Monday, February 4, 2013

Nonfiction Monday is Here Today!


Welcome to Nonfiction Monday.  If you are interested in reading about children’s literature from around the blog-o-sphere, you've come to the right place.  Please link up to today’s event with the Mister Linky’s tab at the bottom of this post or leave a comment with all pertinent information and I’ll link you up.



My contribution for today is Last Airlift: a Vietnamese Orphan’s Rescue From War by Marsha Forchuk Skrypuch.

This narrative recounts 8 year-old Tuyet’s evacuation from Saigon in 1975 as it was being invaded by Communist North Vietnamese.   The experience must have been terrifying for the little girl as she and several babies are whisked away from their orphanage, stuffed in an over crowded van that pushes through crowds of people looking for their own ways of escape, until it reaches a military airfield.  There, she and the babies (placed in boxes) are loaded onto a Hercules aircraft that would soon be filled with children.  There’s a photo that shows how the boxed babies were secured with long straps that looped around several boxes at a time.

The author conveys the desperate, rushed and tense atmosphere.  We too feel claustrophobic as the door of the airplane shuts and the heat and smell closes in around us and Tuyet.  Everyone seems kind to Tuyet but she has no understanding of why things are happening to her.  Was she selected to help with the babies like she did at the orphanage or because she has one weak ankle and foot, the result of polio?  Where is she going?  What will happen to her once she arrives?

Eventually, she arrives in Toronto. Again everyone is kind but no-one explains what is to happen next.  Her new friend, Linh thinks that they will be adopted by Canadian families but Tuyet is unsure if this will be her fate.  In Vietnam only healthy children were adopted, not children like her with a physical impediment.  But within a few days, a family does come for Tuyet who can’t believe her good fortune and initially thinks the family wants her to work for them, to help care for their other children.  This is not the case, of course and we learn how she settles into her new and often confusing, life.

Told in the third person, there is a remote element to the story that keeps us from emotionally connecting to Tuyet.  It is easy to imagine how frightening and incomprehensible the whole event must have been but the ‘voice’ of the book has a distant quality to it.  In the author’s note, Skrypuch mentions that Tuyet began to remember more of her experience as she told her story  which may have contributed to this feeling of being a little removed from the story.

However, the story is fascinating.  Being Canadian, I think of the Vietnam War as an American war.  Growing up during the 70s, even in small town Alberta, there were many ‘boat people’ settling into our schools and communities but I didn't really know specific stories.  Film, TV, and media usually depicted the American situation.  I've seen footage of Vietnamese people desperately trying to get onto to aircraft as they were leaving Saigon.  I hadn't realized that Canada had much involvement.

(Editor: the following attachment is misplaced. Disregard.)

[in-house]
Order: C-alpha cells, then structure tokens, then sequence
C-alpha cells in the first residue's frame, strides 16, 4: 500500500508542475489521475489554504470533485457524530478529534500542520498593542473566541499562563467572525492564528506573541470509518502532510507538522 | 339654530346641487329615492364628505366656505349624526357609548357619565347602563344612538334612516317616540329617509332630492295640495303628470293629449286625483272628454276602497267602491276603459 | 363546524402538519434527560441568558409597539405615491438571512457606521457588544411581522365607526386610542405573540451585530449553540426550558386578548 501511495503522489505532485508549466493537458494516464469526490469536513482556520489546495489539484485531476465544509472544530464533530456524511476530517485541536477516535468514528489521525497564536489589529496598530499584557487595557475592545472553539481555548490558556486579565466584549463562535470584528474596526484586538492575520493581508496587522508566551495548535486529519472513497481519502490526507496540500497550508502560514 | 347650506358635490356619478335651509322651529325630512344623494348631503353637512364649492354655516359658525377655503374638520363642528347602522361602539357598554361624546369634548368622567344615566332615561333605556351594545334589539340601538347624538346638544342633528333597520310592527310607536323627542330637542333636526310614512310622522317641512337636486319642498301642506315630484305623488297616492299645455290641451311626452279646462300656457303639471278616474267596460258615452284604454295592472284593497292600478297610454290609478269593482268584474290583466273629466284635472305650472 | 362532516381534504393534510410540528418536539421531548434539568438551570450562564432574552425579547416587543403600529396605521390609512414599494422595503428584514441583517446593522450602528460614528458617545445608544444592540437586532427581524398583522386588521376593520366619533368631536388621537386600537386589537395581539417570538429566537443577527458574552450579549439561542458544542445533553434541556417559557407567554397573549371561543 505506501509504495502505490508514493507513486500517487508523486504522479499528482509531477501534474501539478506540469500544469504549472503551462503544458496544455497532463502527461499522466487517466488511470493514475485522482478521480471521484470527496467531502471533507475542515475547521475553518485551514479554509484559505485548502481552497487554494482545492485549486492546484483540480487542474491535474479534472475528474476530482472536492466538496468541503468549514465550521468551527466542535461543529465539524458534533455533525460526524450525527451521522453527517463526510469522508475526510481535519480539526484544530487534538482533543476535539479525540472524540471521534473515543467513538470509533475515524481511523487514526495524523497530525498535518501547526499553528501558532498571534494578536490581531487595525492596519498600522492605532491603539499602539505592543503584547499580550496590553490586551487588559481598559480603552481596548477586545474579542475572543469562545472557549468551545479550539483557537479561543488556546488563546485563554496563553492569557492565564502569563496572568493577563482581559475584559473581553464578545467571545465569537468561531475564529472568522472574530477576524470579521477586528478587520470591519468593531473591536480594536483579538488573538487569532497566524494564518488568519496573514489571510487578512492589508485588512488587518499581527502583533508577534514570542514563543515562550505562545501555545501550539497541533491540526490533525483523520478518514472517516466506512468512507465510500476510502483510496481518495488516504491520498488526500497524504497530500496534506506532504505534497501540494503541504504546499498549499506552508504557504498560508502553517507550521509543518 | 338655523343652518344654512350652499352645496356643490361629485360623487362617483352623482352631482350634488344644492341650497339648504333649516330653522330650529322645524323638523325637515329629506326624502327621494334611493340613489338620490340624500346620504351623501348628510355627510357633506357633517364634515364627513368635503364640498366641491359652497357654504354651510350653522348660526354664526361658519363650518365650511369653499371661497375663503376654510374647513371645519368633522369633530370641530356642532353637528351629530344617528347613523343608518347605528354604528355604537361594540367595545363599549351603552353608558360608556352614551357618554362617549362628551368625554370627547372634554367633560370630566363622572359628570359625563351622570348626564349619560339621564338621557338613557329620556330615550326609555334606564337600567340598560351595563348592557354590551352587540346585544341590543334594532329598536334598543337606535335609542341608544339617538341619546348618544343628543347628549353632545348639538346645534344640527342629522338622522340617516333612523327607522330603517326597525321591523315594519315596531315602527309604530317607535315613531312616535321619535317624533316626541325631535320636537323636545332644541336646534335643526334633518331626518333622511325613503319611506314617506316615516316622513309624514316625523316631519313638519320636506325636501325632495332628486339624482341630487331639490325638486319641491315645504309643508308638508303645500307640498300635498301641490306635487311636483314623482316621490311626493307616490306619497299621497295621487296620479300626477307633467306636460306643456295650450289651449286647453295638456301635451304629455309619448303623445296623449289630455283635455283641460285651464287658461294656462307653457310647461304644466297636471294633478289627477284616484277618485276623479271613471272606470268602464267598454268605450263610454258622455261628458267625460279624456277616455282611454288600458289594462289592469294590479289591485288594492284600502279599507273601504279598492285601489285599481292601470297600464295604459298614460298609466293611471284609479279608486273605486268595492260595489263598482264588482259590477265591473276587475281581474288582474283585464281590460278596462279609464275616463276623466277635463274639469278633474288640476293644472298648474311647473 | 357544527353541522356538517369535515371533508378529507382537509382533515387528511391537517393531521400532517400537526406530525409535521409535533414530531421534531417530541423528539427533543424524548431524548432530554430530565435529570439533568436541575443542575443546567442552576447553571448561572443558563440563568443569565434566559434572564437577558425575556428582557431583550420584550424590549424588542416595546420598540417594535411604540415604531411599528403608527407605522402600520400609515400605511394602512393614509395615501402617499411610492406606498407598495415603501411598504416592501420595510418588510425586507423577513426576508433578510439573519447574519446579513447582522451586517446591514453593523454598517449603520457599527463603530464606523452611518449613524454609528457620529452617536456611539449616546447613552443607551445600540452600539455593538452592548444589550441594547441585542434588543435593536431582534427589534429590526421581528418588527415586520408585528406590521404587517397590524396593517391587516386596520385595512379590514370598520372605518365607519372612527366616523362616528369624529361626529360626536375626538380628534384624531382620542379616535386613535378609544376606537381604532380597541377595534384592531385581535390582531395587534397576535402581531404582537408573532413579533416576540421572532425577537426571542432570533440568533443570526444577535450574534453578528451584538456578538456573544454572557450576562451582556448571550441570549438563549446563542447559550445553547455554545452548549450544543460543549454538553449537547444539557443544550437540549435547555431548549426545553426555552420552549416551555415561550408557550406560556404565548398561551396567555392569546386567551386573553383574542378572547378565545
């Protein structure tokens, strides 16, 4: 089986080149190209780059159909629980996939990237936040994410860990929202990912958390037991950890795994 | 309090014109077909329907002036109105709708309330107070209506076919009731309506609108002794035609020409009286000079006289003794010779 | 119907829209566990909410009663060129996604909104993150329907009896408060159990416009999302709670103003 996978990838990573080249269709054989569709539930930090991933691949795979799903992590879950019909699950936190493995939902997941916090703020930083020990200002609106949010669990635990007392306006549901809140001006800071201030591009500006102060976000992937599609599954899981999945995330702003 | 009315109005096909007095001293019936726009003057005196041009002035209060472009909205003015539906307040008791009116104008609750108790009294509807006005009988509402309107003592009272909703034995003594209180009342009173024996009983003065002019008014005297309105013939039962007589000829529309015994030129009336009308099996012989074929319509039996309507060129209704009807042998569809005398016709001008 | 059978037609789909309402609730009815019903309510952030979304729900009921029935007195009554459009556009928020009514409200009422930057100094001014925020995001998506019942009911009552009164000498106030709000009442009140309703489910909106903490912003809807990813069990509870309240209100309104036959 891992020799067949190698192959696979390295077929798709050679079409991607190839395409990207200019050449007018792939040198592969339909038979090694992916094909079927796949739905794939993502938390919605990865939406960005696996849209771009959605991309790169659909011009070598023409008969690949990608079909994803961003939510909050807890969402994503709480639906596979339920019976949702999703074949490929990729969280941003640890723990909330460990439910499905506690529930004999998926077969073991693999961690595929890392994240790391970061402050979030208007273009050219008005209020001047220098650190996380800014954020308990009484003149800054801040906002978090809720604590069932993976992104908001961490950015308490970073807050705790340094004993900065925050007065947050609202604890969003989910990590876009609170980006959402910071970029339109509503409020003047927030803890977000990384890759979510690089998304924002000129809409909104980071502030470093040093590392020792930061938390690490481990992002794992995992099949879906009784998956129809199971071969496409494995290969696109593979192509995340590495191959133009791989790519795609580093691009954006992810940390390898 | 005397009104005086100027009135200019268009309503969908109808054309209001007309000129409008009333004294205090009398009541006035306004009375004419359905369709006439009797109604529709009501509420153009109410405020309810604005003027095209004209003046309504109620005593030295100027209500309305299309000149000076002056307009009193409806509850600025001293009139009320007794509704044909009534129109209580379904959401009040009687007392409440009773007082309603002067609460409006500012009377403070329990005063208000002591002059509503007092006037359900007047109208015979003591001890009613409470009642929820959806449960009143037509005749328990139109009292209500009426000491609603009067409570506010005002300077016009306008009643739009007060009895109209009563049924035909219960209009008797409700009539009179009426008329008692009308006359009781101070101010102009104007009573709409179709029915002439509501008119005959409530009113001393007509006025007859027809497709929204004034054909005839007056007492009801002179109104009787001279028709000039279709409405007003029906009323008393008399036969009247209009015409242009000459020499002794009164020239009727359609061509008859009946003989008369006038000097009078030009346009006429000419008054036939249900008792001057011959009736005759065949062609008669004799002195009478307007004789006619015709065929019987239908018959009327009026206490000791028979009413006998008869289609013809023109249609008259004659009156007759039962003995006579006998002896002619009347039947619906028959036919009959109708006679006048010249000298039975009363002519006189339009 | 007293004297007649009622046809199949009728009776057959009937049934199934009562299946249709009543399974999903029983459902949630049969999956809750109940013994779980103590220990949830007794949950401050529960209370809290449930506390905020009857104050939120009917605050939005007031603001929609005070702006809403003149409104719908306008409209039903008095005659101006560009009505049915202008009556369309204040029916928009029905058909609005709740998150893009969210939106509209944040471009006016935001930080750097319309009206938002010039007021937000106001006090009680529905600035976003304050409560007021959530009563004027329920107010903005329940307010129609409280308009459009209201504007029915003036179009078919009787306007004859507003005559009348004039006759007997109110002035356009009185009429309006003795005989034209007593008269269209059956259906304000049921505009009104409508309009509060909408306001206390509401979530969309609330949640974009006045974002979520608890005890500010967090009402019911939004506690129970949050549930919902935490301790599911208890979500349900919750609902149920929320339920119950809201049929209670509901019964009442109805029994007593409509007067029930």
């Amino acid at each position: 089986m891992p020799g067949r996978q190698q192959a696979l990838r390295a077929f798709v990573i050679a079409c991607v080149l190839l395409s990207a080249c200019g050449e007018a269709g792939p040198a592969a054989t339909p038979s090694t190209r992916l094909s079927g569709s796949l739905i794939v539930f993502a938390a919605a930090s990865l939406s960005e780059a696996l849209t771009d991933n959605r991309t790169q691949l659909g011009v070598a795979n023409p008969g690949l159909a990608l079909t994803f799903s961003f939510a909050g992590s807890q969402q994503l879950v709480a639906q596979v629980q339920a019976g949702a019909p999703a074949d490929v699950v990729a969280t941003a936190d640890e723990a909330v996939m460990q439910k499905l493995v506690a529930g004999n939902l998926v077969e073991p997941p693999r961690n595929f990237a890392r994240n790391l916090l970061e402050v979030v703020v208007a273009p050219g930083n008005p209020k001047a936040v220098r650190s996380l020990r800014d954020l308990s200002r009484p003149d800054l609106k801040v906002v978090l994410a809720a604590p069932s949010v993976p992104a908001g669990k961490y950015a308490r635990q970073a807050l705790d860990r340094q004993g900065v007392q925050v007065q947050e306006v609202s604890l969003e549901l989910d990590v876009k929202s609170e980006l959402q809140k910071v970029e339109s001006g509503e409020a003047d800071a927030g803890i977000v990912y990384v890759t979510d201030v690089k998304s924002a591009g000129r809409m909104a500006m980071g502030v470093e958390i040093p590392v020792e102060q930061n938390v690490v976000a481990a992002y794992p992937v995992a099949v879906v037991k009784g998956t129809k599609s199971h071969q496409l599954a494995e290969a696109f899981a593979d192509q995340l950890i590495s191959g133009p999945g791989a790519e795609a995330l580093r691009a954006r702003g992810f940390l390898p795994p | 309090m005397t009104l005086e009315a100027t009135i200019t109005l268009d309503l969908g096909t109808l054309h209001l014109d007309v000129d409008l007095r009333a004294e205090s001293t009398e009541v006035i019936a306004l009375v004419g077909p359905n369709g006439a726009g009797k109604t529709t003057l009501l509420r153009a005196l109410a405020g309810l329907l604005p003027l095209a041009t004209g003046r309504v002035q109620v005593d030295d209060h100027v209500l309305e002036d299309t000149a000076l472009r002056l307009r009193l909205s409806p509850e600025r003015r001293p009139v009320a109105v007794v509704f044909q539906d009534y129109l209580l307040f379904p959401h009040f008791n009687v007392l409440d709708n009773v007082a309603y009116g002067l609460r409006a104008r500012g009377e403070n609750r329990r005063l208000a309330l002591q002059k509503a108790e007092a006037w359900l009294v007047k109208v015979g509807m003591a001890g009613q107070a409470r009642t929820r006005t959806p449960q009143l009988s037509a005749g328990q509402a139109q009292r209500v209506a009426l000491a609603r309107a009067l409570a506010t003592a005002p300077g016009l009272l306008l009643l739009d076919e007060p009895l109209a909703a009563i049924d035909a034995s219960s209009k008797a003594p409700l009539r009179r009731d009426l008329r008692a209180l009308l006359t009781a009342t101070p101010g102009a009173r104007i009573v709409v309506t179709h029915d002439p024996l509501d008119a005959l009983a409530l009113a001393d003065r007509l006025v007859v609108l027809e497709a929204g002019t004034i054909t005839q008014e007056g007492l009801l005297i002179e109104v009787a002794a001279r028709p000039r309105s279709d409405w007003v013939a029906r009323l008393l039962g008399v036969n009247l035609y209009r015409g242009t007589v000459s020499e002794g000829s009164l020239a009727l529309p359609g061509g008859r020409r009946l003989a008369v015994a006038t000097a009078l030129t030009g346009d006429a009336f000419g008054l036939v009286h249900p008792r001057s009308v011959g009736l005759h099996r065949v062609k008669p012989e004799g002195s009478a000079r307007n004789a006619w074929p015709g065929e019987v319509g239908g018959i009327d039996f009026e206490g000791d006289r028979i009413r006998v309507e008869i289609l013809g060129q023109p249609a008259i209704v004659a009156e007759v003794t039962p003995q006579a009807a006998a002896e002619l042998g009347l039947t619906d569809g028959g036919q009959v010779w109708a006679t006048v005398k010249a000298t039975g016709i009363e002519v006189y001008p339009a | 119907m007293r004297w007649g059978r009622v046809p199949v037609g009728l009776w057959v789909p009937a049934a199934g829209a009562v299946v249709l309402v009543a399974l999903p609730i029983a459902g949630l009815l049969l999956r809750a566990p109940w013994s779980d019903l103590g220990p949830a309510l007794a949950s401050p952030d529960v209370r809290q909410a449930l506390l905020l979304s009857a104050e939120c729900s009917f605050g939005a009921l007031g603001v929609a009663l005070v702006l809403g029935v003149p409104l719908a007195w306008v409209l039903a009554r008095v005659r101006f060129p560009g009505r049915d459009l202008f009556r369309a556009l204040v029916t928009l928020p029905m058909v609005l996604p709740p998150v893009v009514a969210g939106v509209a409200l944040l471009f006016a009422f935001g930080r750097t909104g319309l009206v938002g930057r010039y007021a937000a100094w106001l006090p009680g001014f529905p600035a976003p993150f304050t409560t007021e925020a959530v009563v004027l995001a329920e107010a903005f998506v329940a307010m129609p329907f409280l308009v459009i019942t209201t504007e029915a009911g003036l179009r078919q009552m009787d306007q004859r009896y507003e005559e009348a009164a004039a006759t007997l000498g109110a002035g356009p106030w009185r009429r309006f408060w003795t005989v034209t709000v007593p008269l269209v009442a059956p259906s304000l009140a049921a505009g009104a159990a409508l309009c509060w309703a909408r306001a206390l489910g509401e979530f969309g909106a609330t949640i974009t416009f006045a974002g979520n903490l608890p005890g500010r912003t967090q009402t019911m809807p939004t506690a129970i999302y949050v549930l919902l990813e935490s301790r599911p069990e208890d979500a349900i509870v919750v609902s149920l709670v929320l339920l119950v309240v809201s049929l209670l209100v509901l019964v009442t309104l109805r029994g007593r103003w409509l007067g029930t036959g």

A sequel has been published, One Step At a Time, that continues Tuyet’s story as she undergoes treatment for her foot and ankle.  I too will continue with Tuyet’s story.

Recommended for grades 3 to 8.


14 comments:

shelf-employed said...

Thanks for hosting today. I haven't seen The Last Airlift, but I'll look for it. We don't receive a lot of Canadian books in our library, but I enjoy reading books (and blogs) published in other countries. It sometimes offers a new perspective.

Jeff Barger said...

Thank you for hosting today! Last Airlift looks like an interesting read. It's the first book I have seen on this subject.

The Swimmer Writer said...

Thanks for hosting! This week I offer a picture book biography: SILENT STAR: THE STORY OF DEAF MAJOR LEAGUER WILLIAM HOY http://theswimmerwriter.blogspot.com/2013/02/silent-star.html

Abby said...

Thanks for hosting this week!

Marsha Skrypuch said...

Thanks for the fabulous review!!

Laurie Thompson said...

Thank you for hosting, Tammy! Today I'm including an author interview with Deborah Hopkinson about her upcoming picture book, KNIT YOUR BIT. The book is fiction, but based on the true facts surrounding the 1918 Knit-In in Central Park during World War I. Enjoy!

Redpeffer said...

Thank you for sharing this fascinating book and I'm excited to be part of this.

Jeanne Walker Harvey said...

Thanks for hosting today, Tammy! I enjoyed reading your review. It's always interesting to hear about the perspective of events from another country.

Perogyo said...

Thanks for hosting this week.

This looks very interesting. I am always interested in immigrant stories and this looks like a great one!

Janet S. said...

Thanks for hosting.
My selection is "How the dinosaur got to the museum" by Jessie Hartland.

Roberta said...

Fascinating find!

Thanks for hosting today.

Sondy said...

Thanks for hosting! I finally got BOMB read, so I'm posting my review of it.

Andromeda Jazmon Sibley said...

Thanks for the round up! I'm adding my post on Tuesday, a bit late. Now I am off to visit all the others...

Alicia said...

Better late than never, right? Thanks for hosting.

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